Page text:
Also, many appliances scan any files uploaded during a VPN session to network file shares or internal Web sites for viruses and other malware. Check whether these AV engines can scan decompressed files, and also block specific types of file from being accessed, depending on the security level required and whether similar functions are already in place elsewhere.

Central reporting and management
Organisations that support larger numbers of users may also want to keep track of who is doing what. Most of the VPN appliances in this market provide some sort of management software, though feature sets vary significantly, so it is important that to identify which capabilities they need before buying.

In some cases, as with the WatchGuard system manager, administrators or IT staff can view the real-time status of which users and offices are connected and authenticated via the VPN at any one time, and also consult a log of VPN access to identify usage patterns and possible culprits in the event of security breaches, presented in an easy to read graphical format. On other systems, reporting capabilities can be as basic as exporting log files to Excel or your existing reporting software.

With business travel and home working only set to increase, it’s increasingly important for small businesses to provide staff with secure VPN access to the applications and resources they need to do their jobs effectively, from wherever they happen to be. SSL VPN appliances don’t offer everything, but they get the job done at relatively little cost and they’re simple for you to work with. !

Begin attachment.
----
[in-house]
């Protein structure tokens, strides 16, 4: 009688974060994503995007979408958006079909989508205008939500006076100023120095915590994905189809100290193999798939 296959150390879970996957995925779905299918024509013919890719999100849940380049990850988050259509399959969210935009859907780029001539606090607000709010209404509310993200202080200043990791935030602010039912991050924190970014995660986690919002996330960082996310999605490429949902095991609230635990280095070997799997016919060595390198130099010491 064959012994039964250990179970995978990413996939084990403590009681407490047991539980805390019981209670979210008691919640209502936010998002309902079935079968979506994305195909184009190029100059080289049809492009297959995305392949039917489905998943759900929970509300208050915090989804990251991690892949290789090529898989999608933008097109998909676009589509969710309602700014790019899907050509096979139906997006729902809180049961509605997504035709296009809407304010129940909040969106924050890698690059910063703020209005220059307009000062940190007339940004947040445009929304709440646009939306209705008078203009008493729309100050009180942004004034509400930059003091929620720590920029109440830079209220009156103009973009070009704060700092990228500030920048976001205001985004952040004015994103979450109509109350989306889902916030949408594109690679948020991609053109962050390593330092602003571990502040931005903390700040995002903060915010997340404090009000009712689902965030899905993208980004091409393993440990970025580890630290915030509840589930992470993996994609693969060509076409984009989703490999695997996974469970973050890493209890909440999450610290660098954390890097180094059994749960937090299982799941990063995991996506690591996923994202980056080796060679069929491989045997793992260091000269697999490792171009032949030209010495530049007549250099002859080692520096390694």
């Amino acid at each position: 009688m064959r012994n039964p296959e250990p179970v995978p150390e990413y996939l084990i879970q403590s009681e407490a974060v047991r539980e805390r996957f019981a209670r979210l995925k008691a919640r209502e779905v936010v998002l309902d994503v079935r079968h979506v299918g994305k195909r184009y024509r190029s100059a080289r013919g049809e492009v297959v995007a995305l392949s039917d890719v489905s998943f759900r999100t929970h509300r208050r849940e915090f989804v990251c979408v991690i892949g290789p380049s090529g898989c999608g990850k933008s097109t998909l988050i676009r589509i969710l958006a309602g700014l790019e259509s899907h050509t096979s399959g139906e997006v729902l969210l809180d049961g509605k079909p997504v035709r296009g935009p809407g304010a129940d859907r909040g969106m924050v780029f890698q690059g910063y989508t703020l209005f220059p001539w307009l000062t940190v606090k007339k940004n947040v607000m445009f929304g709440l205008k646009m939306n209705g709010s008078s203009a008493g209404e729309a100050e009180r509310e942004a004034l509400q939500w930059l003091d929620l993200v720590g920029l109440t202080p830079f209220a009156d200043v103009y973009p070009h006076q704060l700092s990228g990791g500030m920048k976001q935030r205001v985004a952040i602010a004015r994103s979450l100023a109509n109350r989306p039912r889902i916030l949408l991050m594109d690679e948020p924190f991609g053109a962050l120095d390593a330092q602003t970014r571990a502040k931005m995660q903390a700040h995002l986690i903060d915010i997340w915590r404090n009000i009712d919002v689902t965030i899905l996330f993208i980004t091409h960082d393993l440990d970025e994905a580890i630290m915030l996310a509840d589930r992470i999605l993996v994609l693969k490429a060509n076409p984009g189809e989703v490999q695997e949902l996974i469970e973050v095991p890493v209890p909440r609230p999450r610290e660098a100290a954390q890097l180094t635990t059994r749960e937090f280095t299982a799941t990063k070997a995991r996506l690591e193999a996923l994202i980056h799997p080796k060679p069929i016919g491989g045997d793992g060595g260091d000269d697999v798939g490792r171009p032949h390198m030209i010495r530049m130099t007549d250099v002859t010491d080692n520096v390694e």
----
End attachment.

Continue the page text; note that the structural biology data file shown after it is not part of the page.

Software and virtual SSL VPN appliances
Buying a hardware SSL VPN appliance has many benefits; you get an all-in-one solution which is relatively easy to install. In some cases though, SSL VPN software would be suitable; similarly a virtual appliance allows the customer to run the software  on top of virtual server infrastructure, such as VMware ESX.

Astaro, for example, provides its Security Gateway (ASG) as a virtual appliance, which contains an  SSL VPN alongside other network and Web  security functions like firewall, anti-virus, intrusion prevention, and URL filtering, and can be installed  as a virtual application on any server running VMWare player, workstation, server or ESX server.
Astaro also provides ASG as a software appliance – an all-in-one, self-booting image which can be installed on an x86 server; other vendors offer  similar options like MenLo Logic with its AccessPoint product.

The advantage of this approach is that if they have  a legacy server available, the customer doesn’t need to buy new hardware (providing it can be dedicated to the task). This type of deployment also gives you the option of supplying your own hardware to the customer. This disadvantage is that when you add up the license requirements and fees, the costs may not always be appropriate to small businesses. !

SSL VPN advantages  at a glance
• No software client is required: remote users can log in from any system (including public, shared and mobile devices) to gain access to central business applications. (Check browser and operating system support though).

• The SSL VPN client can traverse firewalls and NAT devices that do not have application layer intelligence to support other types of VPN.

• SSL VPNs allow administrators to easily and strictly limit server and application access to users based solely on username and password. Conversely, this can be a security risk if those details are hijacked.